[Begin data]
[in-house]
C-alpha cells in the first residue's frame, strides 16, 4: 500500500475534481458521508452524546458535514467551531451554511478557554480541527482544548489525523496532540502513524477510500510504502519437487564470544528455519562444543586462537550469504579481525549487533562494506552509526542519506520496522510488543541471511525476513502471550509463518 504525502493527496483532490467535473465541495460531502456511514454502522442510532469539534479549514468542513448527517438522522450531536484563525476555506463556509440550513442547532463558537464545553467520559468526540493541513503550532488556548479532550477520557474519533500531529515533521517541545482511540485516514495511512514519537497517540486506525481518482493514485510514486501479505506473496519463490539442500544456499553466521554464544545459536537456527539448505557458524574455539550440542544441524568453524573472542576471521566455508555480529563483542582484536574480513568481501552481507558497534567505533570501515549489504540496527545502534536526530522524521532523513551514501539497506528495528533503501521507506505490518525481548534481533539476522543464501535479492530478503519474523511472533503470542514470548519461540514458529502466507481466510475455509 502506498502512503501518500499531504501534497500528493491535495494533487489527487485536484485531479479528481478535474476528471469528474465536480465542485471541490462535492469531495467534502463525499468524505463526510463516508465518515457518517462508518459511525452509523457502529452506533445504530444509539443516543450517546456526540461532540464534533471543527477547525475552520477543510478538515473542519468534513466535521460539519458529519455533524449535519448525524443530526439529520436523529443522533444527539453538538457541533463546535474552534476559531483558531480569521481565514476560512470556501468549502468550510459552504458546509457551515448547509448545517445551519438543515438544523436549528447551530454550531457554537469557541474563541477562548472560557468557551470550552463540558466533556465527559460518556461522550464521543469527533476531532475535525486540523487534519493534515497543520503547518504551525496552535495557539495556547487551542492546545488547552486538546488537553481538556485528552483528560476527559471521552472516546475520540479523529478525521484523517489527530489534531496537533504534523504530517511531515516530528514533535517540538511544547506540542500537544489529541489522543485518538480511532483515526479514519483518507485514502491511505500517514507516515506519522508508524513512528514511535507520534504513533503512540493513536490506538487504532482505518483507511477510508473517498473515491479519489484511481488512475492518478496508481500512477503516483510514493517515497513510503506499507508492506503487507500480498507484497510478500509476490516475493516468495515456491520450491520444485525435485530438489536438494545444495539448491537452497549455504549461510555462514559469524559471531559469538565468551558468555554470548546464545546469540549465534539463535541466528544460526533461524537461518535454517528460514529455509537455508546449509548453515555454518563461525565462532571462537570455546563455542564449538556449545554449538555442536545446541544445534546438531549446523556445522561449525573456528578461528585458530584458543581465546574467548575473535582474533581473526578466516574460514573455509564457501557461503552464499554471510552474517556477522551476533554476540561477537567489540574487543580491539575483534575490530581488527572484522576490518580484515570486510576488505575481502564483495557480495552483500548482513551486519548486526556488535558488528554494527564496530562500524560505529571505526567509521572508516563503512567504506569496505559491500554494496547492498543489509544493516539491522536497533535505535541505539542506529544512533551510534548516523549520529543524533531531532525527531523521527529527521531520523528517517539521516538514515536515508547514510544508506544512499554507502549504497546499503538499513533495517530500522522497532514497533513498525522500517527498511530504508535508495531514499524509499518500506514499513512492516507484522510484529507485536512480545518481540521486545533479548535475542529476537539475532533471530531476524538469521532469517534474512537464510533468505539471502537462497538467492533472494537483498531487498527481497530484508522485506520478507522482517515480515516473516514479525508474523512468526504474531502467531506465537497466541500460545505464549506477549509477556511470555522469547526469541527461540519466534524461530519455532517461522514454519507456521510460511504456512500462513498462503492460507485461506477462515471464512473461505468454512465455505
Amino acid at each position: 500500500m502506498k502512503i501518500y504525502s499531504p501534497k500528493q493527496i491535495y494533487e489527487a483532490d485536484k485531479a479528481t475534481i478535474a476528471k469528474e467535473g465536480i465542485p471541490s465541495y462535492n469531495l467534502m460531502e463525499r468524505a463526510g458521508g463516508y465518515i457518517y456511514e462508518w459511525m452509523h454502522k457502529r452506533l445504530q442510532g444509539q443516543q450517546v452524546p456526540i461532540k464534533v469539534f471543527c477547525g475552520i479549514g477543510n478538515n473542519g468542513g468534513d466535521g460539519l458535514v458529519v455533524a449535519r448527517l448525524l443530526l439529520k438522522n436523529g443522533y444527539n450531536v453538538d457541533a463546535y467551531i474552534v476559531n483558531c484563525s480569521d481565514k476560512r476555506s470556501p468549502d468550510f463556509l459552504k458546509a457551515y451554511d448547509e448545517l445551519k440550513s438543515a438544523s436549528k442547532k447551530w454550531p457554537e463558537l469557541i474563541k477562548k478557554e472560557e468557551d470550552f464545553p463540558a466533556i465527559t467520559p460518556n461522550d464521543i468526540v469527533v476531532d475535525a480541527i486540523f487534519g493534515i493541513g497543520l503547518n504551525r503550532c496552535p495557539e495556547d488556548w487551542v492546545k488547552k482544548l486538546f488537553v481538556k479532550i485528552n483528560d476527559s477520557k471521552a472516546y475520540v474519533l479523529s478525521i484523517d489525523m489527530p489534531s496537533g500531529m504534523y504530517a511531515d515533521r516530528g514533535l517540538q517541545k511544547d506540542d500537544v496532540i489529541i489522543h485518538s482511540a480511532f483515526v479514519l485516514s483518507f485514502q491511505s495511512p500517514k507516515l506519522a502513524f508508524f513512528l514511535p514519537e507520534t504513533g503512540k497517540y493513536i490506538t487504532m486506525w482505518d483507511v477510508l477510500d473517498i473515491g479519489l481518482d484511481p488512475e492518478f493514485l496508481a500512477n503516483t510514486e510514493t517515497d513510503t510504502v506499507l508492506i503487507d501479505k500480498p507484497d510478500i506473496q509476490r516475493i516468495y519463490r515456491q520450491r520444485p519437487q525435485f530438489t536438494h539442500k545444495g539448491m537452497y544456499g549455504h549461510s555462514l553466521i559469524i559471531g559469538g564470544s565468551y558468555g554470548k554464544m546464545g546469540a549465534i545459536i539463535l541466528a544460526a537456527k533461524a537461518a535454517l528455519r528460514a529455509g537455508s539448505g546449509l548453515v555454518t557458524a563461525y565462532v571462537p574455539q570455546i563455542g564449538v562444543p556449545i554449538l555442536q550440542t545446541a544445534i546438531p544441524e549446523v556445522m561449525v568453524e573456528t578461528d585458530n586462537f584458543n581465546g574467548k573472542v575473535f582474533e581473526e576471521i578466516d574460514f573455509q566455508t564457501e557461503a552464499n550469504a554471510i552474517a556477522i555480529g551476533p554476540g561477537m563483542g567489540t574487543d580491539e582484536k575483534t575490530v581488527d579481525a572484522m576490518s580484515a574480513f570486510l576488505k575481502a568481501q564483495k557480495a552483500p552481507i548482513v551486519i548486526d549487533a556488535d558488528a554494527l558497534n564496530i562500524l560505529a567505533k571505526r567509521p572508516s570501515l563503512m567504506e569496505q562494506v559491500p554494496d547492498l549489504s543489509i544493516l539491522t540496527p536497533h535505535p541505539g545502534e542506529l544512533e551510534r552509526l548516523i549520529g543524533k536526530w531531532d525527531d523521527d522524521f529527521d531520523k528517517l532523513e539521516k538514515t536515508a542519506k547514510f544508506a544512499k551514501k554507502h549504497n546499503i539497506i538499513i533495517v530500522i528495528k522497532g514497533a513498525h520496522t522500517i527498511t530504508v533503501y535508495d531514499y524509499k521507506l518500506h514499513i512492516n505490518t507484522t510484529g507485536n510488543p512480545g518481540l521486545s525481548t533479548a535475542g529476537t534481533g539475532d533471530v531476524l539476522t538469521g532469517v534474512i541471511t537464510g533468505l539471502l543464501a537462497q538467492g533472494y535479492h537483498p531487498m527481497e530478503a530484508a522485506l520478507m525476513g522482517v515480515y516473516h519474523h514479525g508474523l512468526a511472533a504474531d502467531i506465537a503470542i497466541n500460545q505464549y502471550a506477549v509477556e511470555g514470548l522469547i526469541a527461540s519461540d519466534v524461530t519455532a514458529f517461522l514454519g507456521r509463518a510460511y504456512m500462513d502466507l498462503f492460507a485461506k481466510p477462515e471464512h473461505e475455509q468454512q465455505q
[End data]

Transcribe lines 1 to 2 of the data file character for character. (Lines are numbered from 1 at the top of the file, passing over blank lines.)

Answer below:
[in-house]
C-alpha cells in the first residue's frame, strides 16, 4: 500500500475534481458521508452524546458535514467551531451554511478557554480541527482544548489525523496532540502513524477510500510504502519437487564470544528455519562444543586462537550469504579481525549487533562494506552509526542519506520496522510488543541471511525476513502471550509463518 504525502493527496483532490467535473465541495460531502456511514454502522442510532469539534479549514468542513448527517438522522450531536484563525476555506463556509440550513442547532463558537464545553467520559468526540493541513503550532488556548479532550477520557474519533500531529515533521517541545482511540485516514495511512514519537497517540486506525481518482493514485510514486501479505506473496519463490539442500544456499553466521554464544545459536537456527539448505557458524574455539550440542544441524568453524573472542576471521566455508555480529563483542582484536574480513568481501552481507558497534567505533570501515549489504540496527545502534536526530522524521532523513551514501539497506528495528533503501521507506505490518525481548534481533539476522543464501535479492530478503519474523511472533503470542514470548519461540514458529502466507481466510475455509 502506498502512503501518500499531504501534497500528493491535495494533487489527487485536484485531479479528481478535474476528471469528474465536480465542485471541490462535492469531495467534502463525499468524505463526510463516508465518515457518517462508518459511525452509523457502529452506533445504530444509539443516543450517546456526540461532540464534533471543527477547525475552520477543510478538515473542519468534513466535521460539519458529519455533524449535519448525524443530526439529520436523529443522533444527539453538538457541533463546535474552534476559531483558531480569521481565514476560512470556501468549502468550510459552504458546509457551515448547509448545517445551519438543515438544523436549528447551530454550531457554537469557541474563541477562548472560557468557551470550552463540558466533556465527559460518556461522550464521543469527533476531532475535525486540523487534519493534515497543520503547518504551525496552535495557539495556547487551542492546545488547552486538546488537553481538556485528552483528560476527559471521552472516546475520540479523529478525521484523517489527530489534531496537533504534523504530517511531515516530528514533535517540538511544547506540542500537544489529541489522543485518538480511532483515526479514519483518507485514502491511505500517514507516515506519522508508524513512528514511535507520534504513533503512540493513536490506538487504532482505518483507511477510508473517498473515491479519489484511481488512475492518478496508481500512477503516483510514493517515497513510503506499507508492506503487507500480498507484497510478500509476490516475493516468495515456491520450491520444485525435485530438489536438494545444495539448491537452497549455504549461510555462514559469524559471531559469538565468551558468555554470548546464545546469540549465534539463535541466528544460526533461524537461518535454517528460514529455509537455508546449509548453515555454518563461525565462532571462537570455546563455542564449538556449545554449538555442536545446541544445534546438531549446523556445522561449525573456528578461528585458530584458543581465546574467548575473535582474533581473526578466516574460514573455509564457501557461503552464499554471510552474517556477522551476533554476540561477537567489540574487543580491539575483534575490530581488527572484522576490518580484515570486510576488505575481502564483495557480495552483500548482513551486519548486526556488535558488528554494527564496530562500524560505529571505526567509521572508516563503512567504506569496505559491500554494496547492498543489509544493516539491522536497533535505535541505539542506529544512533551510534548516523549520529543524533531531532525527531523521527529527521531520523528517517539521516538514515536515508547514510544508506544512499554507502549504497546499503538499513533495517530500522522497532514497533513498525522500517527498511530504508535508495531514499524509499518500506514499513512492516507484522510484529507485536512480545518481540521486545533479548535475542529476537539475532533471530531476524538469521532469517534474512537464510533468505539471502537462497538467492533472494537483498531487498527481497530484508522485506520478507522482517515480515516473516514479525508474523512468526504474531502467531506465537497466541500460545505464549506477549509477556511470555522469547526469541527461540519466534524461530519455532517461522514454519507456521510460511504456512500462513498462503492460507485461506477462515471464512473461505468454512465455505